Reply
  10. Oliver

    What about this:

    LD A, ValX
    OR A, A

    Zero flag has now the result of !ValX.

    JR NZ, ValXisOne
    JR Z, ValXIsZero

    Hmmm, is this a valid solution?

    Reply
  11. mirabilos

    Hm, I get 8 bytes for the 32 bit case:

    8048378: 09 c0 or eax,eax
    804837a: 0f 94 c0 sete al
    804837d: 66 98 cbw
    804837f: 98 cwde

    Source (inline gcc asm hack, for simplicity):

    #include

    extern int inot(int);

    __asm__(“.globl inot”
    “n .intel_syntax noprefixn”
    “inot: mov eax,[esp+4]”
    “n or eax,eax”
    “n setz al”
    “n cbw”
    “n cwde”
    “n ret”
    “n .att_syntax”);

    int main(void) {
    int i;
    i = 0; printf(“%d -> %dn”, i, inot(i));
    i = 1; printf(“%d -> %dn”, i, inot(i));
    i = 2; printf(“%d -> %dn”, i, inot(i));
    i = 0xfffe; printf(“%d -> %dn”, i, inot(i));
    i = 0xffff; printf(“%d -> %dn”, i, inot(i));
    return 0;
    }

    In the 16-bit (but i386 insns allowed) case it’ll probably come
    down to much less (cwde can be skipped). I think it’ll amount to:

    09 C0 / 0F 94 C0 / 98
    or ax,ax
    sete al
    cbw

    Reply
  12. gds

    Am try to determine if c compilers guarantee that !0 is 1 and not some other non-zero number like 2 or -1. Is this called out in a C specification? The compiler I am currently using returns 1 for !0 but I don’t know if this is universal.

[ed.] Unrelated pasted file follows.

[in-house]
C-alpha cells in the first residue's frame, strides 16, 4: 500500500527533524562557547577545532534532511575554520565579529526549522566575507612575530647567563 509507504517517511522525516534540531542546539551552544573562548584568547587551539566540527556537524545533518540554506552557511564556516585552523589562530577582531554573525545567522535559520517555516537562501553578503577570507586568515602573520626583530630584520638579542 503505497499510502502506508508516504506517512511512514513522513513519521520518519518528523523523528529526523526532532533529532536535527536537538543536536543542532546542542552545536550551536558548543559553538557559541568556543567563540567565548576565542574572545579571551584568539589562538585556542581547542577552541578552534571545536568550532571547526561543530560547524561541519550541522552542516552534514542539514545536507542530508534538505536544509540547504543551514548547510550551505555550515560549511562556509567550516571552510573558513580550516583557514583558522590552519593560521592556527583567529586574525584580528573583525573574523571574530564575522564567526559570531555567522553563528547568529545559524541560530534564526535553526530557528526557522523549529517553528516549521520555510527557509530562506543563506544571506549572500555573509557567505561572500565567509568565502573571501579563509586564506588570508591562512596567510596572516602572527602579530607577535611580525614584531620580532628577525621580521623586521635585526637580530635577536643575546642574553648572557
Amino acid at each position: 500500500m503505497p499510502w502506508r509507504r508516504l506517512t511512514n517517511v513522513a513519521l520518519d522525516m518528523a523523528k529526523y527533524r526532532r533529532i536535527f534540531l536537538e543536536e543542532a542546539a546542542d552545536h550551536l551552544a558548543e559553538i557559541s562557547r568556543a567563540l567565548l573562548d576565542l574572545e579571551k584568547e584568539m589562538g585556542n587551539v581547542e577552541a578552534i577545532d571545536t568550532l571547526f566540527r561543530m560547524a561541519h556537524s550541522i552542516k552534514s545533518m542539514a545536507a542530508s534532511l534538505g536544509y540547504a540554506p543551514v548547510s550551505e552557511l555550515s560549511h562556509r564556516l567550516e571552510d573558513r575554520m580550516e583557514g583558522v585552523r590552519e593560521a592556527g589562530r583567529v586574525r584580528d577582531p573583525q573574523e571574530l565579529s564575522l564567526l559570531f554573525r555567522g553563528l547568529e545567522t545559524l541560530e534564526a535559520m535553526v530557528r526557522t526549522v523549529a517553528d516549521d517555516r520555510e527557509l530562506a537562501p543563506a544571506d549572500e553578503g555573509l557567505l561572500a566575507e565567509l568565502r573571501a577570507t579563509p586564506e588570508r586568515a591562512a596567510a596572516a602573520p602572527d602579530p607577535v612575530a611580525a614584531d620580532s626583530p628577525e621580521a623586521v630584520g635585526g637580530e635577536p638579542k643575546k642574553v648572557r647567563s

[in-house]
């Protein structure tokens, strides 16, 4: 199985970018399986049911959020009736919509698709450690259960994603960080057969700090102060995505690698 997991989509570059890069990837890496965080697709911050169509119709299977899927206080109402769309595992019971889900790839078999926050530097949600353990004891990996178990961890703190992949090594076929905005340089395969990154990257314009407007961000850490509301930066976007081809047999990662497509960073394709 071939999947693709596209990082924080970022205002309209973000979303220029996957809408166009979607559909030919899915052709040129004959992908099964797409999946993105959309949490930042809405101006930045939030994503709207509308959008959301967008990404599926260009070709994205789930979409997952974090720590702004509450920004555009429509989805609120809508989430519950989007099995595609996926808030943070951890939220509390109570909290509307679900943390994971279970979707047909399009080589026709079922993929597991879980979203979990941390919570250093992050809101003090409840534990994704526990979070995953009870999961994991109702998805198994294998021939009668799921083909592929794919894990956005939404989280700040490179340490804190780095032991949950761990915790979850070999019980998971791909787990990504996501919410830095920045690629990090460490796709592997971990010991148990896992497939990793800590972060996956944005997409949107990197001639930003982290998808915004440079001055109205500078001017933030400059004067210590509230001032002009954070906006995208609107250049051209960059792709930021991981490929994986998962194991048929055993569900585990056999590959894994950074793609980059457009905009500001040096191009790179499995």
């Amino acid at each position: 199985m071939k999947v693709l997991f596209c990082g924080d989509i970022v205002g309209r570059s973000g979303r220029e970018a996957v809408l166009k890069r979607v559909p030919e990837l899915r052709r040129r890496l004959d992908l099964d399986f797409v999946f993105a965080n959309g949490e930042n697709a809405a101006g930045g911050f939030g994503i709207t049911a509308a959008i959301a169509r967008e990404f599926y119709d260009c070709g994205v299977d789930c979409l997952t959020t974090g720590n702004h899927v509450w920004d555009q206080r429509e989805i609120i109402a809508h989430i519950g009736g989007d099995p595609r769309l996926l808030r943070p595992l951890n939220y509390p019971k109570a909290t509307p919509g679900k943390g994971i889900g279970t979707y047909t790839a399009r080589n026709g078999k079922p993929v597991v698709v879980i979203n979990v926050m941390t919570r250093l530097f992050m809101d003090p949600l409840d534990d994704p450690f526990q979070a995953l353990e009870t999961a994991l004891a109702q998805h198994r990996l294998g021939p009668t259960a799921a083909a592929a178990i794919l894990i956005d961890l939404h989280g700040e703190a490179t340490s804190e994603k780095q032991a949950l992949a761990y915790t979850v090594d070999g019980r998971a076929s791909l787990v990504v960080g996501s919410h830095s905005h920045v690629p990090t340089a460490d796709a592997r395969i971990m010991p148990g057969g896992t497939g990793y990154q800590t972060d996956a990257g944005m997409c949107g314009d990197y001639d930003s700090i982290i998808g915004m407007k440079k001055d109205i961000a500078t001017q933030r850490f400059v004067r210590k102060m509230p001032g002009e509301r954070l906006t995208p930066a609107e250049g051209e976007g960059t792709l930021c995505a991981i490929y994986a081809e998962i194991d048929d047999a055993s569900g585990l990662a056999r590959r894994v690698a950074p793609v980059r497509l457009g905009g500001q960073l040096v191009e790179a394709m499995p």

-gene

    Reply
  13. gobsmacked

    You have to be kidding don’t you? You are requesting the compiler produce code that guarantees !0 == 1? Look at the logic presented here… NOT 0…

    Take the value 0×00000000 and perform a logical NOT (that is, invert every bit so 1 becomes 0 and vice-versa). 0xFFFFFFFF is your result.

    It is definitely not the ’1′ value you were expecting but it is also definitely not ’0′. This is a bitwise logical not.

    Now lets look at another possible context, where an unmentioned comparison value is supplied. Then it would be testing whether or not the value was equal to 0. ANY value other than 0 would be a valid value, providing that datatype supports it from the compiler aspect, assembler is a matter of any 32 bit value other than 0×00000000.

    Do you people even bother to engage your brains and think your ‘question’ through before putting fingers to keyboard?

    Reply
  14. Alex Nesemann

    The person above doesn’t understand how logic operations work in C (or it’s decedents) at all.

    Preforming a C logical not (!) needs to transform a non-zero value to a zero value. A bitwise inverse (~) only generates a zero if every bit in the source is a one; if the source has a mix of zero and one bits (which would be a true value), the result will still have a mix of zero and one bits (which is still a true value).

    Anyways, for the SuperH CPU, the ! operator can be done in two instructions:
    TST src,src (Set T bit in status register to 1 if src is != 0, or 0 if src == 0)
    MOVT dst (Move T bit to dst, top 31 bits of dst are always cleared)

    The TST instruction works backwards from how you would expect it. It doesn’t do, say, a 68K style TST and set the T bit to the 68K’s Z bit, but instead sets the inverse, allowing for simpler implementation of the C logical not outside of condition statements.

    Reply